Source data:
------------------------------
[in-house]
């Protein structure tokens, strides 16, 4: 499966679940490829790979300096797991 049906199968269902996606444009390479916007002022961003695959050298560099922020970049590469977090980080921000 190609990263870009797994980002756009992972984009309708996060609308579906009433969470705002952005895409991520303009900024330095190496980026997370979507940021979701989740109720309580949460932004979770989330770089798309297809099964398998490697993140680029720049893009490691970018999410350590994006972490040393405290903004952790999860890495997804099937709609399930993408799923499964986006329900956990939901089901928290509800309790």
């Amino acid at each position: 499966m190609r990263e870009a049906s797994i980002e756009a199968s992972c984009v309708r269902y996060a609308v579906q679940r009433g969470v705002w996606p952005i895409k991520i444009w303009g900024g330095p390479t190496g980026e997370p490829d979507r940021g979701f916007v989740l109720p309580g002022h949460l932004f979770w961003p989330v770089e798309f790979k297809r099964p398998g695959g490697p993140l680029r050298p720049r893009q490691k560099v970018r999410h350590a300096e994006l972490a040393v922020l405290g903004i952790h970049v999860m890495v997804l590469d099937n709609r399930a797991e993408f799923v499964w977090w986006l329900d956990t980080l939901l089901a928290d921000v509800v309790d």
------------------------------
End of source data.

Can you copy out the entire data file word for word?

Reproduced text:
[in-house]
């Protein structure tokens, strides 16, 4: 499966679940490829790979300096797991 049906199968269902996606444009390479916007002022961003695959050298560099922020970049590469977090980080921000 190609990263870009797994980002756009992972984009309708996060609308579906009433969470705002952005895409991520303009900024330095190496980026997370979507940021979701989740109720309580949460932004979770989330770089798309297809099964398998490697993140680029720049893009490691970018999410350590994006972490040393405290903004952790999860890495997804099937709609399930993408799923499964986006329900956990939901089901928290509800309790």
């Amino acid at each position: 499966m190609r990263e870009a049906s797994i980002e756009a199968s992972c984009v309708r269902y996060a609308v579906q679940r009433g969470v705002w996606p952005i895409k991520i444009w303009g900024g330095p390479t190496g980026e997370p490829d979507r940021g979701f916007v989740l109720p309580g002022h949460l932004f979770w961003p989330v770089e798309f790979k297809r099964p398998g695959g490697p993140l680029r050298p720049r893009q490691k560099v970018r999410h350590a300096e994006l972490a040393v922020l405290g903004i952790h970049v999860m890495v997804l590469d099937n709609r399930a797991e993408f799923v499964w977090w986006l329900d956990t980080l939901l089901a928290d921000v509800v309790d």